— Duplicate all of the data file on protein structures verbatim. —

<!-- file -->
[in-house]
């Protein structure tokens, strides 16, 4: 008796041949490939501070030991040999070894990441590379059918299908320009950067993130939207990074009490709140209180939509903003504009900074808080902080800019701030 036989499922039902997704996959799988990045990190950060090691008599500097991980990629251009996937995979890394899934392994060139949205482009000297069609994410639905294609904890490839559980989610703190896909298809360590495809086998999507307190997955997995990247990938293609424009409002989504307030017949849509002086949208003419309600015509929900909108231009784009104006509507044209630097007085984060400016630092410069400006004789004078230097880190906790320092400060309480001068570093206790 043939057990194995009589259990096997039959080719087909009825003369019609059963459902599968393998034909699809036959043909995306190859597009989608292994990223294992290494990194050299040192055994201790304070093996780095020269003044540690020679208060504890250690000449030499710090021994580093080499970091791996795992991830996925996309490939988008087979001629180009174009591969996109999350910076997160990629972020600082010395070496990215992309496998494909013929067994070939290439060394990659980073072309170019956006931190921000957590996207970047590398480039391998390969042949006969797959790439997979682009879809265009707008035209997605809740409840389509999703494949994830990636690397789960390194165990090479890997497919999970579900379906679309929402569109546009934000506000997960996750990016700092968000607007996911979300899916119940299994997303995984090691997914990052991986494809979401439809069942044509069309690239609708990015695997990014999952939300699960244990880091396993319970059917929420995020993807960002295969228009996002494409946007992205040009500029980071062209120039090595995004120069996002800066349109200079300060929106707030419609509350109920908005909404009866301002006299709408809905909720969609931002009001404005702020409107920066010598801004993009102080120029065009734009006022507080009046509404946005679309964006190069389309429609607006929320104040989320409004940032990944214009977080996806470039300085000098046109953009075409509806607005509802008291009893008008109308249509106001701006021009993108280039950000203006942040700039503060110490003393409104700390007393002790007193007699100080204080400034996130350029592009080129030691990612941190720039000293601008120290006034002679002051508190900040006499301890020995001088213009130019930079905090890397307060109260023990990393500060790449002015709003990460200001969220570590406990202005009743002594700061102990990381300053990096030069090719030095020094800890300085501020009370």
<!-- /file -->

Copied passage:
[in-house]
């Protein structure tokens, strides 16, 4: 008796041949490939501070030991040999070894990441590379059918299908320009950067993130939207990074009490709140209180939509903003504009900074808080902080800019701030 036989499922039902997704996959799988990045990190950060090691008599500097991980990629251009996937995979890394899934392994060139949205482009000297069609994410639905294609904890490839559980989610703190896909298809360590495809086998999507307190997955997995990247990938293609424009409002989504307030017949849509002086949208003419309600015509929900909108231009784009104006509507044209630097007085984060400016630092410069400006004789004078230097880190906790320092400060309480001068570093206790 043939057990194995009589259990096997039959080719087909009825003369019609059963459902599968393998034909699809036959043909995306190859597009989608292994990223294992290494990194050299040192055994201790304070093996780095020269003044540690020679208060504890250690000449030499710090021994580093080499970091791996795992991830996925996309490939988008087979001629180009174009591969996109999350910076997160990629972020600082010395070496990215992309496998494909013929067994070939290439060394990659980073072309170019956006931190921000957590996207970047590398480039391998390969042949006969797959790439997979682009879809265009707008035209997605809740409840389509999703494949994830990636690397789960390194165990090479890997497919999970579900379906679309929402569109546009934000506000997960996750990016700092968000607007996911979300899916119940299994997303995984090691997914990052991986494809979401439809069942044509069309690239609708990015695997990014999952939300699960244990880091396993319970059917929420995020993807960002295969228009996002494409946007992205040009500029980071062209120039090595995004120069996002800066349109200079300060929106707030419609509350109920908005909404009866301002006299709408809905909720969609931002009001404005702020409107920066010598801004993009102080120029065009734009006022507080009046509404946005679309964006190069389309429609607006929320104040989320409004940032990944214009977080996806470039300085000098046109953009075409509806607005509802008291009893008008109308249509106001701006021009993108280039950000203006942040700039503060110490003393409104700390007393002790007193007699100080204080400034996130350029592009080129030691990612941190720039000293601008120290006034002679002051508190900040006499301890020995001088213009130019930079905090890397307060109260023990990393500060790449002015709003990460200001969220570590406990202005009743002594700061102990990381300053990096030069090719030095020094800890300085501020009370």